Net Neutrality: a crucial issue with a lame name

The term "net neutrality" has the magical property of making most people's eyes glaze over. First, it sounds like a gambling term. "I have a system and net neutrality - I can't lose!" Second, no one using the Internet calls it "the net" anymore. Just like no one in San Francisco calls it "Frisco." So the term "net neutrality" either sounds super techie and over your head, or more dated than the 1995 Sandra Bullock movie called ... "The Net."

The concept of Net Neutrality is simple: All content should be treated equally. The Internet should be, as it has been, on a virtual level playing field. Google and Verizon announced at the beginning of August their agreement for an "Open Internet." In their statement, the FCC will continue to lack the power to enforce an open Internet, and it excludes wireless broadband from transparency, citing proprietary concerns. This is worrisome since wireless broadband is the future of the Internet. Plus, in order to ensure "openness," wireless or not, the Internet should be regulated like any other public utility.

So as soon as the word "regulation" is uttered, a Frankenstein monster of a faux populist movement arises to dispute and/or cloud the issue. With corporate sponsorship, they've become a loud lobbying spectacle for business interests.

Yes, the Tea Party, or the Grand Old Party on caffeine, is (of course) against Net Neutrality.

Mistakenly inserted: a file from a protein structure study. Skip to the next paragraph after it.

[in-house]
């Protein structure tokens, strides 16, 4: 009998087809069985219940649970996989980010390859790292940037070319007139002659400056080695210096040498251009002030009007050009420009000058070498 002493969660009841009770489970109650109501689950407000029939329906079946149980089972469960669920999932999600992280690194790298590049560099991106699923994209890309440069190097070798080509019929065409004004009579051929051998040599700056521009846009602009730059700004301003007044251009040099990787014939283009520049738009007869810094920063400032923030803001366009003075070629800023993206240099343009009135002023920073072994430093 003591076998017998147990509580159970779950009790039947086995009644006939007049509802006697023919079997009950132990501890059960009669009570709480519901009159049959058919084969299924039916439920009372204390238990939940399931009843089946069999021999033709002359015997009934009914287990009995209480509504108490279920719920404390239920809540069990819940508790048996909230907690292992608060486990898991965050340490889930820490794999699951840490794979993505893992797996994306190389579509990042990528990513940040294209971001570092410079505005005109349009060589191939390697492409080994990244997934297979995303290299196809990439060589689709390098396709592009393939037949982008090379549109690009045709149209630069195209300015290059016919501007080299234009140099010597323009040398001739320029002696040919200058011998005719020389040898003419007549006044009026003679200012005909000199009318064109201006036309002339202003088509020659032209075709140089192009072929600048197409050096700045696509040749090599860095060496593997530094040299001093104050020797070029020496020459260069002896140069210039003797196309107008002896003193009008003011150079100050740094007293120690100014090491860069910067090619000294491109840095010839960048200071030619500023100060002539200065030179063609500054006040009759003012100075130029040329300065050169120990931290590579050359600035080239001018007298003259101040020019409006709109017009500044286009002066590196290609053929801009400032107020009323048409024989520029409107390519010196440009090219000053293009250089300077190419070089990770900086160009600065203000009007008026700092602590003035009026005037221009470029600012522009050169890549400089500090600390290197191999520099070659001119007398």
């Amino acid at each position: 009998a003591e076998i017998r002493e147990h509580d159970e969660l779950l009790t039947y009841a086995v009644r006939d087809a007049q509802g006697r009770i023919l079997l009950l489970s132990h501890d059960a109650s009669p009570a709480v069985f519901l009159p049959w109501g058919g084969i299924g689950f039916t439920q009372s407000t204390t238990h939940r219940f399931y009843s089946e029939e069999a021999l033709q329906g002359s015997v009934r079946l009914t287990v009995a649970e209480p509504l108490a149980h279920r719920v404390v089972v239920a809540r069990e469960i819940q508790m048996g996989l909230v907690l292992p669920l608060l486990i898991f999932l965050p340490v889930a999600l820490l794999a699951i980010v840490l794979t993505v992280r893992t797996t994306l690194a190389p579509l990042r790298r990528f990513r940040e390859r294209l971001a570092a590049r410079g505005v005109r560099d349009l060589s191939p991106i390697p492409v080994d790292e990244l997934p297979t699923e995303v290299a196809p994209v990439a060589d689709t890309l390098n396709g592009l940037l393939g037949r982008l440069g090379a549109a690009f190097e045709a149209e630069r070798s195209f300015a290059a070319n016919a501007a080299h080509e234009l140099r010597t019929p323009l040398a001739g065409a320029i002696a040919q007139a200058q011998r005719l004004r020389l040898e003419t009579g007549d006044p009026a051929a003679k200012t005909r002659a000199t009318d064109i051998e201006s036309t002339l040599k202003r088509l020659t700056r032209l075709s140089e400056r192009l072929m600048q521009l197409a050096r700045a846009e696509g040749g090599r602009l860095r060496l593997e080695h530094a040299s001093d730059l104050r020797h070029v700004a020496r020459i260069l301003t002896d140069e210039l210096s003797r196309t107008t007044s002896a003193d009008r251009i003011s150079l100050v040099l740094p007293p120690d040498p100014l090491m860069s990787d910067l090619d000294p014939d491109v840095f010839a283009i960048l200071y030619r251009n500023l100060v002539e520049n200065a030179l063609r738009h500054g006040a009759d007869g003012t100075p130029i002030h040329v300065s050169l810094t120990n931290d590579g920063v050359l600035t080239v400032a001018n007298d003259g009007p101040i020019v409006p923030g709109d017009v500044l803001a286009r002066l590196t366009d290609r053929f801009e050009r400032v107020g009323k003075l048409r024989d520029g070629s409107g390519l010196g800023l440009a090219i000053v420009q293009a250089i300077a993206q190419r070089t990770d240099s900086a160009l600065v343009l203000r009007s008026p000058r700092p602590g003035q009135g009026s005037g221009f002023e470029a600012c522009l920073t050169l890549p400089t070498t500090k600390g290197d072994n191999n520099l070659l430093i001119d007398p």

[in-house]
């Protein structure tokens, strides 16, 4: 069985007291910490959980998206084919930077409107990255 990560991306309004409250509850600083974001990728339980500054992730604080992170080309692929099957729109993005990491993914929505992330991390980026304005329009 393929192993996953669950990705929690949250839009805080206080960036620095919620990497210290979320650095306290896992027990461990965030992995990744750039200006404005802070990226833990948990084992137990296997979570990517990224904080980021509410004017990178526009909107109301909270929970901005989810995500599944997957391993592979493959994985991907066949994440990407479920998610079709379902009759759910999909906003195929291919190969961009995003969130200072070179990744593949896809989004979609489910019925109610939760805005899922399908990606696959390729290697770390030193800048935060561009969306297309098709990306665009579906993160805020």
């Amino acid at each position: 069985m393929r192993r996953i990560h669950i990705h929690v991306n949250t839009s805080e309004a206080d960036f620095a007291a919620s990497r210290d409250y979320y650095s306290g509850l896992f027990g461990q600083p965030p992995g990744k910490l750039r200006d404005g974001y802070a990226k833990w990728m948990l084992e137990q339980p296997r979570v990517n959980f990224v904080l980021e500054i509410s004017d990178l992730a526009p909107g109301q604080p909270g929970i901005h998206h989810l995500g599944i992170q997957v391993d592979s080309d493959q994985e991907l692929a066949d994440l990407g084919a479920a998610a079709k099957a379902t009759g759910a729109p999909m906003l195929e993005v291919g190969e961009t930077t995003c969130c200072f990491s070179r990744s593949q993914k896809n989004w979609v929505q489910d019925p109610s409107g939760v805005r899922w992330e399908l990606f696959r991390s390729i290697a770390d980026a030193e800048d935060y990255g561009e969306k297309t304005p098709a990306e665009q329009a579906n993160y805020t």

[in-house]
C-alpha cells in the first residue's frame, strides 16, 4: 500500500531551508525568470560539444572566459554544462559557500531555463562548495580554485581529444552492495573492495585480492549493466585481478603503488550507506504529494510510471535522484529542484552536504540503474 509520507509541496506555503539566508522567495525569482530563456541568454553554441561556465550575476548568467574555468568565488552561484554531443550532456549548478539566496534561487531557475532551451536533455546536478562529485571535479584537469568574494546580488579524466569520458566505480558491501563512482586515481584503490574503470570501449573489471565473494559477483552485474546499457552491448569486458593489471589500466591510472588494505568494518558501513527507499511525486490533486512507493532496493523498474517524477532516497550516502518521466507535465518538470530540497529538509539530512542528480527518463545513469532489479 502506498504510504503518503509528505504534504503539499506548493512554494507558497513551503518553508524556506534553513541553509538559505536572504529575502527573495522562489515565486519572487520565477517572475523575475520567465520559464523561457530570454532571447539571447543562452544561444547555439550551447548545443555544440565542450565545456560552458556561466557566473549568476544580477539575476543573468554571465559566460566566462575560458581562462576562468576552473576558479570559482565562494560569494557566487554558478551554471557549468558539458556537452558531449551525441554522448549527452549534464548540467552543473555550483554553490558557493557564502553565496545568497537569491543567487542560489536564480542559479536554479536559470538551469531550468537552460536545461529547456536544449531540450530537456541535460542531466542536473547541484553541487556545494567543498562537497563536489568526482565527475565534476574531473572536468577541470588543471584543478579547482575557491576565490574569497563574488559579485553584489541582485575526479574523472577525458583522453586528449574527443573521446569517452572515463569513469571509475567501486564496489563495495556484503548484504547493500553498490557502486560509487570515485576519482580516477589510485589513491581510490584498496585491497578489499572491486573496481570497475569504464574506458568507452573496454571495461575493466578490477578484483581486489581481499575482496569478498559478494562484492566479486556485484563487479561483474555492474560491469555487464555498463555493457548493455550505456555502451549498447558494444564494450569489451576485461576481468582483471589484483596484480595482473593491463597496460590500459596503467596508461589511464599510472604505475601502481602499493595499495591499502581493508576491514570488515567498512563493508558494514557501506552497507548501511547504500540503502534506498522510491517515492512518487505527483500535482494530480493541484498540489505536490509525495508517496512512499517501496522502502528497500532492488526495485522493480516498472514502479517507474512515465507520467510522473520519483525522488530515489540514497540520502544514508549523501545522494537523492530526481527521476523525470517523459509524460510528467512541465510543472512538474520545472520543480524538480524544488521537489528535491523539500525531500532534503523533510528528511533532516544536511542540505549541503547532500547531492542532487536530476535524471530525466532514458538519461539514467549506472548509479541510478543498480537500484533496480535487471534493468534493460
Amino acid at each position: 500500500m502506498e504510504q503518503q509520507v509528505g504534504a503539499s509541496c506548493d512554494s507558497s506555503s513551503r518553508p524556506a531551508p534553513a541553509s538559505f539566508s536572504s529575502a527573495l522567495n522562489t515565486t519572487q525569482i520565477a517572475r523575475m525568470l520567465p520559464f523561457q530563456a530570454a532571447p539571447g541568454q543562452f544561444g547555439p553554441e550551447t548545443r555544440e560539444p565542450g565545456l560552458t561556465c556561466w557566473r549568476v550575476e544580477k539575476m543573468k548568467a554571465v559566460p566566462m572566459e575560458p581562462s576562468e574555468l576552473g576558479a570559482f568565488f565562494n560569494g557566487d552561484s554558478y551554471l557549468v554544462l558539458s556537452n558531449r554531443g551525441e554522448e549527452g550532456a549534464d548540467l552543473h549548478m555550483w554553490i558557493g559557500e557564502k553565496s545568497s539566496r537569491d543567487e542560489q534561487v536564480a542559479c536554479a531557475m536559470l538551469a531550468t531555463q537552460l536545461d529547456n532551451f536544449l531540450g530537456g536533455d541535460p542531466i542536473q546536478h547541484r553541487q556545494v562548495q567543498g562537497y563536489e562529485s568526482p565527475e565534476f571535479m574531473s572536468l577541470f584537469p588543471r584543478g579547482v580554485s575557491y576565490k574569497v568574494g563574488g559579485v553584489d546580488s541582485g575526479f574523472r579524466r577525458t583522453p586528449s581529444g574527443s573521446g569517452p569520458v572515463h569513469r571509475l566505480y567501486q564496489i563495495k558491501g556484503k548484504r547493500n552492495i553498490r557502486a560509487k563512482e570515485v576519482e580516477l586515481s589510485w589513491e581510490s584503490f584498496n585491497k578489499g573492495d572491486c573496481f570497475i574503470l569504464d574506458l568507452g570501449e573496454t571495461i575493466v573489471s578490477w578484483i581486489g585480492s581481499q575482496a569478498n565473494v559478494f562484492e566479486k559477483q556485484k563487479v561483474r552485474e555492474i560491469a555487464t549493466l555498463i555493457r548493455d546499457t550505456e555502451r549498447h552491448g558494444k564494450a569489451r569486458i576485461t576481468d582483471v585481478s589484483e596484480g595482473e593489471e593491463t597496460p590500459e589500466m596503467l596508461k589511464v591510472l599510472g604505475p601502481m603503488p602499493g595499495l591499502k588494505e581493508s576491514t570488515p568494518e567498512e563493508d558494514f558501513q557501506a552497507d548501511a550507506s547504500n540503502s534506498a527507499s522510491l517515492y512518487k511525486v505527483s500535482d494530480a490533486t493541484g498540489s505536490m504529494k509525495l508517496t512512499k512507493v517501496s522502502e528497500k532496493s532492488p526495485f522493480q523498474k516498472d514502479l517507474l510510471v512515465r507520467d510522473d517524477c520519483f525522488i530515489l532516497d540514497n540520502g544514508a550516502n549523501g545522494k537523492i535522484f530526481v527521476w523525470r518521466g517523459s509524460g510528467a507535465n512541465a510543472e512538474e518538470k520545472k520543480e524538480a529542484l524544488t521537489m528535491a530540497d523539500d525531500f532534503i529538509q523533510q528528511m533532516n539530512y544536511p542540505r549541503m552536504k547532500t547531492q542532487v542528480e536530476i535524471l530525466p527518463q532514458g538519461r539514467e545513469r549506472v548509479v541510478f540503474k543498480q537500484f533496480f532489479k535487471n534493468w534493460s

The Tea Party and its coalition of "grassroots" think tanks want corporations to be in control of the Internet so it will "stay open." In a signed letter sent to the FCC and the media the day after the Google/Verizon agreement was announced, the Tea Party groups' statement added that government regulation, "could also remove the ability for parents and ISPs to prevent inappropriate material from entering the home."

Catch that? Let business do what it wants or you won't be able to protect your children from smut. It's the most vulgar thing I've ever heard. Horribly untrue. And a cynical attempt at fear-mongering.

Government regulation is always annoying - unless we can't swim in the Gulf of Mexico, or eat eggs, spinach, beef or peanut butter. But wait - annoying to whom? Government regulation irks corporations. For those of us who drive the cars, eat the food or take the medications made by corporations, government regulations are, in the most basic way, lifesavers.

What needs to happen? Earlier this year, the U.S Court of Appeals for the District of Columbia handed down the Comcast Decision stating under current law, the FCC doesn't have the authority to regulate equality of content. This means the law must be changed.